Season's first lowland snow dots Puget Sound region

Season's first lowland snow dots Puget Sound region
Photo of snow in Graham, courtesy of Alex Ballesteros.
They say close only counts in horseshoes and hand grenades.

For snow fans, the weather tonight might count as "close enough" as well.

Temperatures dropped to the mid 30s Thursday evening and with still plenty of showers roaming around, we've got enough ingredients to make some rudimentary snow showers.

Oh sure, it's not going to win any culinary prizes or end up on Iron Chef or anything, but to starving snow fans who haven't seen snowflakes at home since last February, they'll take it.

Snow showers were reported in many areas Thursday evening, including Buckley, Puyallup, Orting, Enumclaw and Graham, courtesy of a cold trough of low pressure moving down from the Gulf of Alaska. The main center of the storm will remain well offshore, but a small piece has broken off from the storm and this "vorticity max" (no, you can't name your band that) will move through the area overnight, triggering more showers and perhaps a Convergence zone later toward morning.

But conditions are only on the edge for snow though -- temperatures in the mid 30s with dew points in the low 30s means it won't get to a hard freeze and it also means the snow will have trouble sticking around long and with our warm roads, shouldn't cause any big travel problems.

A heavier shower can temporarily cool the atmosphere a degree or two and when we're on the edge like this, it can make a difference between snow and mix or rain. So a passing light shower might be rain but if a heavier shower follows later, it could be snow.

But it sure is pretty to look at, even if you'll struggle to make a snowman. And some of these showers are heavy enough that you might get perhaps 1/2-1" of snow or so before the shower passes and the snow begins to melt. So don't expect a lot of snow overnight, but just in spots here and there. We will have to watch Skagit and Snohomish County though because any kind of convergence zone can bring 1-2" depending on the zone's location, intensity and duration.

As we get into Friday, we start running out of moisture, but any straggling showers could again be a wet snow or mix or just plain snow in higher elevations. In between the showers, the sun will be out so any snow will quickly melt and highs should climb to near 40.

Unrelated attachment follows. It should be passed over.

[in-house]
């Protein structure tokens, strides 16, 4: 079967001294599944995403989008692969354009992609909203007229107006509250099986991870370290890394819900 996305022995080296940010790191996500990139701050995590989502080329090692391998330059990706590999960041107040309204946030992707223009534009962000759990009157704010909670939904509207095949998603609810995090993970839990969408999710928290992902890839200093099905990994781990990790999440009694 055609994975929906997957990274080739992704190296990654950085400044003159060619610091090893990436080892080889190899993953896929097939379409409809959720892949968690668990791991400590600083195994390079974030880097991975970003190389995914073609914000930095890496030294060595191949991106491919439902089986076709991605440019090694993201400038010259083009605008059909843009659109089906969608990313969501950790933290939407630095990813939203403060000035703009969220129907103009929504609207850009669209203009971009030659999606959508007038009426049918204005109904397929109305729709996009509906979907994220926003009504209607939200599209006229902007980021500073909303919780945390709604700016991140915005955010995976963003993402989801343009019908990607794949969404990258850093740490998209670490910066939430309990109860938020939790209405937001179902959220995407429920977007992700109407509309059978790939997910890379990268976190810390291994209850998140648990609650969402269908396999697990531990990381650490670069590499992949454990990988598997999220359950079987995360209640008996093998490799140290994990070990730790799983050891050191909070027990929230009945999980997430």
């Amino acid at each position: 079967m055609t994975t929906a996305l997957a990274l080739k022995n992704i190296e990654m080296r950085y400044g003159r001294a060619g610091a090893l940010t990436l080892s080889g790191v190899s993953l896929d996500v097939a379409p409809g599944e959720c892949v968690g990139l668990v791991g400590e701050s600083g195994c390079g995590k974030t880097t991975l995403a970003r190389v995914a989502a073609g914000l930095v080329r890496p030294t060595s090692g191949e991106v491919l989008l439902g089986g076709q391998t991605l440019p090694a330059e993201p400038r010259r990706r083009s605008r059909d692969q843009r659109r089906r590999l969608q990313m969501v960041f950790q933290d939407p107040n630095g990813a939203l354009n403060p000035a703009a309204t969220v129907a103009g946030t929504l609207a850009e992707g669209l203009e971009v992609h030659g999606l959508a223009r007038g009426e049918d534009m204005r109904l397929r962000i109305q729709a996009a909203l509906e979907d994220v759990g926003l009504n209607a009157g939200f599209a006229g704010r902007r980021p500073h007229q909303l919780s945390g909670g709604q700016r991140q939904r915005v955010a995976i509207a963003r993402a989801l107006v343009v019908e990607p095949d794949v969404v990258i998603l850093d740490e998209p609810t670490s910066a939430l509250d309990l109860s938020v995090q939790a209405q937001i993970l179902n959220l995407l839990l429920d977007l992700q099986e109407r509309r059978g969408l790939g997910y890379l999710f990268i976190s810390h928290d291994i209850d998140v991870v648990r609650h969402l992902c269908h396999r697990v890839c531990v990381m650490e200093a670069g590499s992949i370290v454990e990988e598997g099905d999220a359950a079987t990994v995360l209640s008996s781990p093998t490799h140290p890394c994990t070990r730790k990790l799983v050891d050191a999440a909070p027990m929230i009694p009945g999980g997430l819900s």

But we start playing the snow game again Friday night into Saturday morning -- mainly south of the Puget Sound region though. Models indicate another batch of moisture moving into Southwestern Washington that could bring a light snow accumulation. Seattle should be north of any moisture but we'll see if any sneaks close. (Also the Olympic Foothills south of US 101/Port Angeles and Sequim could get some upslope snow. ) Lows will be near freezing, or even in the 20s in the North Sound where skies will be less cloudy.

Saturday is partly sunny -- maybe a lingering snow shower early to the south if the newer scenario plays out -- but chilly with highs only near 40. We're all dry by midday and once again, we're setting up a cold night that will likely trump Friday's temperatures for being the coldest of the year as everyone should be in the 20s -- maybe only 30 in Seattle.

Some long range forecast models do indicate some rain returning for Sunday. It's possible depending on when it gets there it could once again start as snow in spots, but no major problems expected. Beyond that, we shift focus to a very wet pattern for late Sunday into Monday and Tuesday with steady, moderate-to-heavy rains for several hours and highs in the upper 40s (so no more snow issues).

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